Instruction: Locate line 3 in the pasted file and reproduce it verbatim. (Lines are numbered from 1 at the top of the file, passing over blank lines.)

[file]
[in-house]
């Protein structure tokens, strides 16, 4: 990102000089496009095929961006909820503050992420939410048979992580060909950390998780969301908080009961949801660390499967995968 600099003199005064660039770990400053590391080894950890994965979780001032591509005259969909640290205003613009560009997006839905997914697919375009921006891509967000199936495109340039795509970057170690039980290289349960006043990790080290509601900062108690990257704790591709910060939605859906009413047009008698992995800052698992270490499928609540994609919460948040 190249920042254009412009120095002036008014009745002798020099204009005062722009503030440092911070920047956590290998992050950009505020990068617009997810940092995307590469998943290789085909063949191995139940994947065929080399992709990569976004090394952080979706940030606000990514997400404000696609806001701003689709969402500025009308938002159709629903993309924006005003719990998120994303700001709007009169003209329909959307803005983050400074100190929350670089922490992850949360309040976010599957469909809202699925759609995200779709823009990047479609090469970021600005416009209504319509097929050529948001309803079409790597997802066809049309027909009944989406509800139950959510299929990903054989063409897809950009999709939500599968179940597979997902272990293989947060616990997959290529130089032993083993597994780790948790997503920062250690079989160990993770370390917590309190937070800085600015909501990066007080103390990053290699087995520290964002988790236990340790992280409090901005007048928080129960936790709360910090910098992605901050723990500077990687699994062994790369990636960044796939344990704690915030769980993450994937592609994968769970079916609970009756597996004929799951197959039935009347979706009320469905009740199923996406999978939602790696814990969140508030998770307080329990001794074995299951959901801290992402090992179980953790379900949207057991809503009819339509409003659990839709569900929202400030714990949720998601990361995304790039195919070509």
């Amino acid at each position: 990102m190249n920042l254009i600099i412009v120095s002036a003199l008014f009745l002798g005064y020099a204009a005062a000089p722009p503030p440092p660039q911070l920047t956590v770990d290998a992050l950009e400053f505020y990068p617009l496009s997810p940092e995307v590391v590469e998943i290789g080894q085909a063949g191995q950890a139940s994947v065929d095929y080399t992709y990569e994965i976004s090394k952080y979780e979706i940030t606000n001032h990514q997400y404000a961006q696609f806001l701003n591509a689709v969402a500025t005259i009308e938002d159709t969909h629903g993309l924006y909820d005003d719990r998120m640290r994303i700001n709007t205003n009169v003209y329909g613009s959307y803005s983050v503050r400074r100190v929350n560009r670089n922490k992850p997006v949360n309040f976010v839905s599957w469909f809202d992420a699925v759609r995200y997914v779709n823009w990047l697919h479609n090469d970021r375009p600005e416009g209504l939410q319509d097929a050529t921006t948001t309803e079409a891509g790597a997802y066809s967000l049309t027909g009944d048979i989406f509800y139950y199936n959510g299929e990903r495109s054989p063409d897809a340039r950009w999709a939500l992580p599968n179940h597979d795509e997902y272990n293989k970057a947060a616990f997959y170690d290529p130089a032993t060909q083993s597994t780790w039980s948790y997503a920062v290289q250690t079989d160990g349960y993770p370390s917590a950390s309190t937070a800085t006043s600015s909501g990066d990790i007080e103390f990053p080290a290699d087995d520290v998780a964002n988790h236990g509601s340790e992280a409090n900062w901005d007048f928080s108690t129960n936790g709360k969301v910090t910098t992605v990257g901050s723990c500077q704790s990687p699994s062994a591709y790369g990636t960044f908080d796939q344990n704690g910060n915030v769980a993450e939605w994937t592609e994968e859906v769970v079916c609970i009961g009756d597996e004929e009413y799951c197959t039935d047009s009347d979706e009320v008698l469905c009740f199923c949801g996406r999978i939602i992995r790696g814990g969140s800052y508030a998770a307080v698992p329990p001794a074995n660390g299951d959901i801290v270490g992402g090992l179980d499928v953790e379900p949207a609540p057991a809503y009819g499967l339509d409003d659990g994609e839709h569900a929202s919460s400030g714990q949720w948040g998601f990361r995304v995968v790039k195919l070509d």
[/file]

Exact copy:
């Amino acid at each position: 990102m190249n920042l254009i600099i412009v120095s002036a003199l008014f009745l002798g005064y020099a204009a005062a000089p722009p503030p440092p660039q911070l920047t956590v770990d290998a992050l950009e400053f505020y990068p617009l496009s997810p940092e995307v590391v590469e998943i290789g080894q085909a063949g191995q950890a139940s994947v065929d095929y080399t992709y990569e994965i976004s090394k952080y979780e979706i940030t606000n001032h990514q997400y404000a961006q696609f806001l701003n591509a689709v969402a500025t005259i009308e938002d159709t969909h629903g993309l924006y909820d005003d719990r998120m640290r994303i700001n709007t205003n009169v003209y329909g613009s959307y803005s983050v503050r400074r100190v929350n560009r670089n922490k992850p997006v949360n309040f976010v839905s599957w469909f809202d992420a699925v759609r995200y997914v779709n823009w990047l697919h479609n090469d970021r375009p600005e416009g209504l939410q319509d097929a050529t921006t948001t309803e079409a891509g790597a997802y066809s967000l049309t027909g009944d048979i989406f509800y139950y199936n959510g299929e990903r495109s054989p063409d897809a340039r950009w999709a939500l992580p599968n179940h597979d795509e997902y272990n293989k970057a947060a616990f997959y170690d290529p130089a032993t060909q083993s597994t780790w039980s948790y997503a920062v290289q250690t079989d160990g349960y993770p370390s917590a950390s309190t937070a800085t006043s600015s909501g990066d990790i007080e103390f990053p080290a290699d087995d520290v998780a964002n988790h236990g509601s340790e992280a409090n900062w901005d007048f928080s108690t129960n936790g709360k969301v910090t910098t992605v990257g901050s723990c500077q704790s990687p699994s062994a591709y790369g990636t960044f908080d796939q344990n704690g910060n915030v769980a993450e939605w994937t592609e994968e859906v769970v079916c609970i009961g009756d597996e004929e009413y799951c197959t039935d047009s009347d979706e009320v008698l469905c009740f199923c949801g996406r999978i939602i992995r790696g814990g969140s800052y508030a998770a307080v698992p329990p001794a074995n660390g299951d959901i801290v270490g992402g090992l179980d499928v953790e379900p949207a609540p057991a809503y009819g499967l339509d409003d659990g994609e839709h569900a929202s919460s400030g714990q949720w948040g998601f990361r995304v995968v790039k195919l070509d």